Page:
Grade Level: 9 (9-12)
Choose From: 2 lessons and 2 activities
Subject Areas: Biology, Life Science
SummaryAll of us have felt sick at some point in our lives. Many times, we find ourselves asking, "What is the quickest way that I can start to feel better?" During this two-lesson unit, students study that question and determine which form of medicine delivery (pill, liquid, injection/shot) offers the fastest relief. This challenge question serves as a real-world context for learning all about flow rates. Students study how long various prescription methods take to introduce chemicals into our blood streams, as well as use flow rate to determine how increasing a person's heart rate can theoretically make medicines work more quickly. Students are introduced to engineering devices that simulate what occurs during the distribution of antibiotic cells in the body.
As the study of medicine moves into more macro- and micro-observations, viewing such occurrences taking place in the body, in real time, is almost impossible. So engineers who work in biomedical research develop devices that simulate the environment of a human body. These simulation devices enable thorough experimentation to record cell reactions over time for all sorts of medicines, vaccines and environmental changes. For example, medical investigators and engineers work together to determine how cancerous cells respond to various treatments and numerous types of cell movement. As another example, the interdisciplinary field of microfluidics develops miniaturized technologies that are able to manipulate the flow and reaction of tiny amounts of fluids. Doing this takes fewer materials and results in speedier testing and analysis, helping to advance innovations in biology and medicine. These applications require that engineers fully understand flow rates and human body physiology.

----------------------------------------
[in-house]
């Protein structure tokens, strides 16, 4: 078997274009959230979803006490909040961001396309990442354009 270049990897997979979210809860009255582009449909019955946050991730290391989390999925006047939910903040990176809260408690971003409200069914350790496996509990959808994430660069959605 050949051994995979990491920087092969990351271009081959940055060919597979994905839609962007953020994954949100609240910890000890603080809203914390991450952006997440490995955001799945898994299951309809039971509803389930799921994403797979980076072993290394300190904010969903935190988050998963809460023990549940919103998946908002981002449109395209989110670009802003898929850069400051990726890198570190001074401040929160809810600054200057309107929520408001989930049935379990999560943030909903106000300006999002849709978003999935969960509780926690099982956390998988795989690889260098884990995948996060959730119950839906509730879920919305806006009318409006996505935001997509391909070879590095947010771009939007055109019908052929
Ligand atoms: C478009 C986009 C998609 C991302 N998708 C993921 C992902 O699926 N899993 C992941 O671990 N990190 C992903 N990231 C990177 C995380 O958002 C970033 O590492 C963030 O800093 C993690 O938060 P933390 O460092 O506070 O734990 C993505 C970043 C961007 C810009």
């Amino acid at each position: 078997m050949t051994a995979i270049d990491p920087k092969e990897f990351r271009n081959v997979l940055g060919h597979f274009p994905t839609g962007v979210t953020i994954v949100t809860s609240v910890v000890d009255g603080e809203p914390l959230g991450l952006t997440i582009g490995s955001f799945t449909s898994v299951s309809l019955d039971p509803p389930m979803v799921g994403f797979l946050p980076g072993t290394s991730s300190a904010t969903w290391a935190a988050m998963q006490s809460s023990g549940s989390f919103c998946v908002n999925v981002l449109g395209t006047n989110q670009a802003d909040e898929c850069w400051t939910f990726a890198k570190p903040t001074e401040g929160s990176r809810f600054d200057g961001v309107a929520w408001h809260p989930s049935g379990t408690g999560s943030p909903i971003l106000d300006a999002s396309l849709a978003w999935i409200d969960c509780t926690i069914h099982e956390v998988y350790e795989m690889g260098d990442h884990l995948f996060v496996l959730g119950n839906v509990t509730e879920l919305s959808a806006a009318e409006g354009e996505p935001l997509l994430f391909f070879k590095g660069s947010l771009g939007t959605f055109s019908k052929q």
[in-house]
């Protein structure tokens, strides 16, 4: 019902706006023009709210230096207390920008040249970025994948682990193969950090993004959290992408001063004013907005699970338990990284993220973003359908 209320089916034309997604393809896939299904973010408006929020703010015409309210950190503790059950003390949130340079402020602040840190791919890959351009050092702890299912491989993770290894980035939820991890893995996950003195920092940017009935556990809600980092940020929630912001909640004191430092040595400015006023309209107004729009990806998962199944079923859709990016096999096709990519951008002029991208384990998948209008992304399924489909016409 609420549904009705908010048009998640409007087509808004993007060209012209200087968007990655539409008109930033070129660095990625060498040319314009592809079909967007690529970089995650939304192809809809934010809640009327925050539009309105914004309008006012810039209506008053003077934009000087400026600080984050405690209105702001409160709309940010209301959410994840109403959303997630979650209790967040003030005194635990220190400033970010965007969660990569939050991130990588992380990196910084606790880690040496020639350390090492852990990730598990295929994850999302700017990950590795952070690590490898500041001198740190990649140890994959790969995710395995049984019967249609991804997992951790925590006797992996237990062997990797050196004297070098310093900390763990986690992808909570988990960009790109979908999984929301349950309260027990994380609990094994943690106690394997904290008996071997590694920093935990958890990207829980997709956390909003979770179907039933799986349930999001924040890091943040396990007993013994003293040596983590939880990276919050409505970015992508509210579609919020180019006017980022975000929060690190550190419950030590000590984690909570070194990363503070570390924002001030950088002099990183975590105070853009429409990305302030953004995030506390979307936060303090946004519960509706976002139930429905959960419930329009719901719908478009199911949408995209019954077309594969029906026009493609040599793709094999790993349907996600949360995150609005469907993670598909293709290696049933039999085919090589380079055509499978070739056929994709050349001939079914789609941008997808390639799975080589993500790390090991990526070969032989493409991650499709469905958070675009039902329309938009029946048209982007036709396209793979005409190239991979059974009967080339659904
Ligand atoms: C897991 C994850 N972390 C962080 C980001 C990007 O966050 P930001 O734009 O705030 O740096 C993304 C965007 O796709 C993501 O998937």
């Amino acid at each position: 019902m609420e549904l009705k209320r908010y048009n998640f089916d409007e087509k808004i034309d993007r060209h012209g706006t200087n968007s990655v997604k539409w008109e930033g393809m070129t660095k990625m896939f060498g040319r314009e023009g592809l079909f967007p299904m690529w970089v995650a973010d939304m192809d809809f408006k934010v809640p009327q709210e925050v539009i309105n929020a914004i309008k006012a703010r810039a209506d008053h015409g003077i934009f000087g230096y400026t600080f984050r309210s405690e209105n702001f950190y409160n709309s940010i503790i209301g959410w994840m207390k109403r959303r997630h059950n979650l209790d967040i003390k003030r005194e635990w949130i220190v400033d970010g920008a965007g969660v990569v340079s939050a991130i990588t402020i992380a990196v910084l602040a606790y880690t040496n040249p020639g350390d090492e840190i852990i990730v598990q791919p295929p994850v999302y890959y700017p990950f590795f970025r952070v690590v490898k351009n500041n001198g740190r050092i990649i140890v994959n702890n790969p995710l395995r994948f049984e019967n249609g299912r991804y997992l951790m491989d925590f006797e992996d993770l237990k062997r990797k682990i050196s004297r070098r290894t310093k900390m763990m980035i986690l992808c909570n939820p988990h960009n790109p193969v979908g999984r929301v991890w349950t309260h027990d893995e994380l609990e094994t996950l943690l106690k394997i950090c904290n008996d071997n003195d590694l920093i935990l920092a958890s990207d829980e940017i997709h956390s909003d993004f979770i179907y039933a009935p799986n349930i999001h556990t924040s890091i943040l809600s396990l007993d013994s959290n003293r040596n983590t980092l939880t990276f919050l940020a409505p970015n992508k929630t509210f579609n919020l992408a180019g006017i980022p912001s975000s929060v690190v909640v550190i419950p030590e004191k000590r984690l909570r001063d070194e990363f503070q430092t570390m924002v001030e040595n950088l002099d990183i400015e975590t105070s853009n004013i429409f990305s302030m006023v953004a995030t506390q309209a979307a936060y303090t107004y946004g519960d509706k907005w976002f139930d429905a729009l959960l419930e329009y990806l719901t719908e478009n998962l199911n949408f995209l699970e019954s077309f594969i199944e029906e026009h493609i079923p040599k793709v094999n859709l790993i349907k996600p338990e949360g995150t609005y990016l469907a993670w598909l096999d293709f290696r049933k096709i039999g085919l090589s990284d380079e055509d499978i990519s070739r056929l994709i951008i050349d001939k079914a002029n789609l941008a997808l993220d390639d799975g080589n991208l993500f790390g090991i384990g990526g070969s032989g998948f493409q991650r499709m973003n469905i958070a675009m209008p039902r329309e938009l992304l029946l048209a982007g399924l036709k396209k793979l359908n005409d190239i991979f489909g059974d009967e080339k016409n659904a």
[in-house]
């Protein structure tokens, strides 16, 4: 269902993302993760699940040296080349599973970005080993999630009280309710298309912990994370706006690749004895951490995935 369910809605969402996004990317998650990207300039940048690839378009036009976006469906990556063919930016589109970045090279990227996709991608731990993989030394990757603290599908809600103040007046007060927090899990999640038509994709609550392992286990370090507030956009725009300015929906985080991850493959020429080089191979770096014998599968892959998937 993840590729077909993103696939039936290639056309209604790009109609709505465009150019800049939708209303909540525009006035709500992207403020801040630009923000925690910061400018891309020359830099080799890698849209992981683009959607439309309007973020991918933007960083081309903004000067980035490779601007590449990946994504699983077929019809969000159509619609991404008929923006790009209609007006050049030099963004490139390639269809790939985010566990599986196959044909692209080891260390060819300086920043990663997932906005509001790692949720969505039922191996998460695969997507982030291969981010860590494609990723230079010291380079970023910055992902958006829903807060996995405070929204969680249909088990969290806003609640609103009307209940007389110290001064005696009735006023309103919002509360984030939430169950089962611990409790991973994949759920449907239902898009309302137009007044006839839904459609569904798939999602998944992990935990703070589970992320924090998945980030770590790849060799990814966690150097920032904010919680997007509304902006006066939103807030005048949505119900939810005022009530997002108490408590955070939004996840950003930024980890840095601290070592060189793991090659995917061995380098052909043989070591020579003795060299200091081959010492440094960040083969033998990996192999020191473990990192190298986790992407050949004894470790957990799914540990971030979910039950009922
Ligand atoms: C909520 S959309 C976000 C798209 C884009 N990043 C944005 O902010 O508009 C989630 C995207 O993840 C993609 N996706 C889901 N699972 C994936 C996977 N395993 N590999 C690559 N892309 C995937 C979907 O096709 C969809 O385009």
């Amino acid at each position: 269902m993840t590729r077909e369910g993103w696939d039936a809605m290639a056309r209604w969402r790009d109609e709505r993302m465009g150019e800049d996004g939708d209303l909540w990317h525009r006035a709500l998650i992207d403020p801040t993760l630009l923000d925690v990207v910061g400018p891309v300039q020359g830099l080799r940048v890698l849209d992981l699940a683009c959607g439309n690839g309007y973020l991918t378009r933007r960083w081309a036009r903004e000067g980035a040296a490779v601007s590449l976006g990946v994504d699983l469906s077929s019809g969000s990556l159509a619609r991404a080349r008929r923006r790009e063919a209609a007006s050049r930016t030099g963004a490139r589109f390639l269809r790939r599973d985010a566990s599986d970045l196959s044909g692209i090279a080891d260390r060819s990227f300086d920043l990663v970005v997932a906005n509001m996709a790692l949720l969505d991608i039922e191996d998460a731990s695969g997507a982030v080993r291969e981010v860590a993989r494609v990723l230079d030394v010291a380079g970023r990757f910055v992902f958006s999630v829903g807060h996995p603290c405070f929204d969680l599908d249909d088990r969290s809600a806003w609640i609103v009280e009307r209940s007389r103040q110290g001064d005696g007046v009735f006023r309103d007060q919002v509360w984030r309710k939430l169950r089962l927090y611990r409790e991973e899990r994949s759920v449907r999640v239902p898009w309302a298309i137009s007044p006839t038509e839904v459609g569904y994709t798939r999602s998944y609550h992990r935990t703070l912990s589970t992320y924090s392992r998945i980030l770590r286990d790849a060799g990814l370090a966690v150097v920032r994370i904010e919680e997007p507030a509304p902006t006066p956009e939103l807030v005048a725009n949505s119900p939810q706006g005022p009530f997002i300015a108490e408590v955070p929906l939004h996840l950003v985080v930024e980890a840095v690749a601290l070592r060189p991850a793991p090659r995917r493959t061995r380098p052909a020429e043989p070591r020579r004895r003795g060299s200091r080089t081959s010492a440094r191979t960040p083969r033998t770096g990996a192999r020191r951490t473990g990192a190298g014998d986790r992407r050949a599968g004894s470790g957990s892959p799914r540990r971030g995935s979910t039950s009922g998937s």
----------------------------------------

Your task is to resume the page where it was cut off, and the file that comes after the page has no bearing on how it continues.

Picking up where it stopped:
This "legacy cycle" unit is structured with a contextually-based Challenge Question followed by a sequence of instruction in which students first offer initial predictions (Generate Ideas) and then gather information from multiple sources (Multiple Perspectives). This is followed by Research and Revise, as students integrate and extend their knowledge through a variety of learning activities. The cycle concludes with formative (Test Your Mettle) and summative (Go Public) assessments that lead students towards answering the Challenge Question. See the Teacher Outline and Schedule for the progression of the legacy cycle through the unit. Research and ideas behind this way of learning may be found in How People Learn, (Bransford, Brown & Cocking, National Academy Press, 2000); see the entire text at http://www.nap.edu/catalog.php?record_id=9853.
The "legacy cycle" is similar to the "engineering design process" in that they both involve identifying an existing societal need, combining science and math to develop solutions, and using the research conclusions to design a clear, conceived solution to the original challenge. Though the engineering design process and the legacy cycle depend on correct and accurate solutions, each focuses particularly on how the solution is devised and presented. See an overview of the steps of the engineering design process at http://www.nasa.gov/audience/foreducators/plantgrowth/reference/Eng_Design_5-12.html.